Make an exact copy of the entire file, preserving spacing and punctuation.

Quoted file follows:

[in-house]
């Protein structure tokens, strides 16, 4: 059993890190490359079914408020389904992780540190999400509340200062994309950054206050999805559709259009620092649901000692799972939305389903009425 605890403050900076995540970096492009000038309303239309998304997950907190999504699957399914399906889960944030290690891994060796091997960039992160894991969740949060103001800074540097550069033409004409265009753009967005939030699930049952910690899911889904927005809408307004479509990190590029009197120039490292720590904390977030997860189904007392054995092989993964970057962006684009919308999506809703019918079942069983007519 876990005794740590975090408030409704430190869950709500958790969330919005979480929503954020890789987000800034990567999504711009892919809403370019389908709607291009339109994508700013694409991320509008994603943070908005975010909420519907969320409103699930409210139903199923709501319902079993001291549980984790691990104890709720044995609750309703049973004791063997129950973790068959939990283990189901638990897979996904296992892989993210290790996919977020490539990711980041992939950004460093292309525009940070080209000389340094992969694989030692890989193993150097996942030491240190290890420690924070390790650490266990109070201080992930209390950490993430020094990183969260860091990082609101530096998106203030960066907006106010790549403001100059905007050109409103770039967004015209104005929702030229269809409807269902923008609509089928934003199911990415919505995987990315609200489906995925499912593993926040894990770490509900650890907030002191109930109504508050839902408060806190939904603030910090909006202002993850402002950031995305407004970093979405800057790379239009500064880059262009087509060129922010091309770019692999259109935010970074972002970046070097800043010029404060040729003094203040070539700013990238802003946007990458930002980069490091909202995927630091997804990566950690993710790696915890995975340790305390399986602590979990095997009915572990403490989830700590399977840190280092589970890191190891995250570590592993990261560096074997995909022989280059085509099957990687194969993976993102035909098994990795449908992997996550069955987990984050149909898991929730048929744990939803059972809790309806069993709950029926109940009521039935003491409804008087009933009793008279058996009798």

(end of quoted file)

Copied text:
[in-house]
């Protein structure tokens, strides 16, 4: 059993890190490359079914408020389904992780540190999400509340200062994309950054206050999805559709259009620092649901000692799972939305389903009425 605890403050900076995540970096492009000038309303239309998304997950907190999504699957399914399906889960944030290690891994060796091997960039992160894991969740949060103001800074540097550069033409004409265009753009967005939030699930049952910690899911889904927005809408307004479509990190590029009197120039490292720590904390977030997860189904007392054995092989993964970057962006684009919308999506809703019918079942069983007519 876990005794740590975090408030409704430190869950709500958790969330919005979480929503954020890789987000800034990567999504711009892919809403370019389908709607291009339109994508700013694409991320509008994603943070908005975010909420519907969320409103699930409210139903199923709501319902079993001291549980984790691990104890709720044995609750309703049973004791063997129950973790068959939990283990189901638990897979996904296992892989993210290790996919977020490539990711980041992939950004460093292309525009940070080209000389340094992969694989030692890989193993150097996942030491240190290890420690924070390790650490266990109070201080992930209390950490993430020094990183969260860091990082609101530096998106203030960066907006106010790549403001100059905007050109409103770039967004015209104005929702030229269809409807269902923008609509089928934003199911990415919505995987990315609200489906995925499912593993926040894990770490509900650890907030002191109930109504508050839902408060806190939904603030910090909006202002993850402002950031995305407004970093979405800057790379239009500064880059262009087509060129922010091309770019692999259109935010970074972002970046070097800043010029404060040729003094203040070539700013990238802003946007990458930002980069490091909202995927630091997804990566950690993710790696915890995975340790305390399986602590979990095997009915572990403490989830700590399977840190280092589970890191190891995250570590592993990261560096074997995909022989280059085509099957990687194969993976993102035909098994990795449908992997996550069955987990984050149909898991929730048929744990939803059972809790309806069993709950029926109940009521039935003491409804008087009933009793008279058996009798």